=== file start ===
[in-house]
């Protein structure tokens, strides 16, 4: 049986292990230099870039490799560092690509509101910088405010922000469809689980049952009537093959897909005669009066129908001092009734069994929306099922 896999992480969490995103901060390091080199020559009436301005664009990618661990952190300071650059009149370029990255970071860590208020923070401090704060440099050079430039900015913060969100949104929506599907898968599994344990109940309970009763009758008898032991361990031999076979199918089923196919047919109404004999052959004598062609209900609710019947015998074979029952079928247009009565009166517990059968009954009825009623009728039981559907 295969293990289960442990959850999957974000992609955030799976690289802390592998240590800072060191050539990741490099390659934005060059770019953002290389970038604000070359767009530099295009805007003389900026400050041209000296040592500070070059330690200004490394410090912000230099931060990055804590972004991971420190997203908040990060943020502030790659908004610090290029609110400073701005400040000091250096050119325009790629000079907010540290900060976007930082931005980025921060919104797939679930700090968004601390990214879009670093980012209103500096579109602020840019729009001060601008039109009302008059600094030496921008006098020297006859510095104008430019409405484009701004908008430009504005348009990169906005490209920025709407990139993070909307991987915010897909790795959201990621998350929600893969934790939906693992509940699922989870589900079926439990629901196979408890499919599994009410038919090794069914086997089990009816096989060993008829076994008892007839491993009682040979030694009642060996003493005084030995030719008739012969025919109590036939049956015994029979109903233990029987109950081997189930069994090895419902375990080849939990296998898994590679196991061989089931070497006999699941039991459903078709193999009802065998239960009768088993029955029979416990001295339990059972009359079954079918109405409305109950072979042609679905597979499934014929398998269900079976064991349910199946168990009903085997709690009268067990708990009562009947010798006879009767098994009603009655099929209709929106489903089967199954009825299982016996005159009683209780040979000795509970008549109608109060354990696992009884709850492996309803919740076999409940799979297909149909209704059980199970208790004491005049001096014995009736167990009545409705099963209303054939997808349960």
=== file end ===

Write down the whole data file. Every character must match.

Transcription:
[in-house]
């Protein structure tokens, strides 16, 4: 049986292990230099870039490799560092690509509101910088405010922000469809689980049952009537093959897909005669009066129908001092009734069994929306099922 896999992480969490995103901060390091080199020559009436301005664009990618661990952190300071650059009149370029990255970071860590208020923070401090704060440099050079430039900015913060969100949104929506599907898968599994344990109940309970009763009758008898032991361990031999076979199918089923196919047919109404004999052959004598062609209900609710019947015998074979029952079928247009009565009166517990059968009954009825009623009728039981559907 295969293990289960442990959850999957974000992609955030799976690289802390592998240590800072060191050539990741490099390659934005060059770019953002290389970038604000070359767009530099295009805007003389900026400050041209000296040592500070070059330690200004490394410090912000230099931060990055804590972004991971420190997203908040990060943020502030790659908004610090290029609110400073701005400040000091250096050119325009790629000079907010540290900060976007930082931005980025921060919104797939679930700090968004601390990214879009670093980012209103500096579109602020840019729009001060601008039109009302008059600094030496921008006098020297006859510095104008430019409405484009701004908008430009504005348009990169906005490209920025709407990139993070909307991987915010897909790795959201990621998350929600893969934790939906693992509940699922989870589900079926439990629901196979408890499919599994009410038919090794069914086997089990009816096989060993008829076994008892007839491993009682040979030694009642060996003493005084030995030719008739012969025919109590036939049956015994029979109903233990029987109950081997189930069994090895419902375990080849939990296998898994590679196991061989089931070497006999699941039991459903078709193999009802065998239960009768088993029955029979416990001295339990059972009359079954079918109405409305109950072979042609679905597979499934014929398998269900079976064991349910199946168990009903085997709690009268067990708990009562009947010798006879009767098994009603009655099929209709929106489903089967199954009825299982016996005159009683209780040979000795509970008549109608109060354990696992009884709850492996309803919740076999409940799979297909149909209704059980199970208790004491005049001096014995009736167990009545409705099963209303054939997808349960």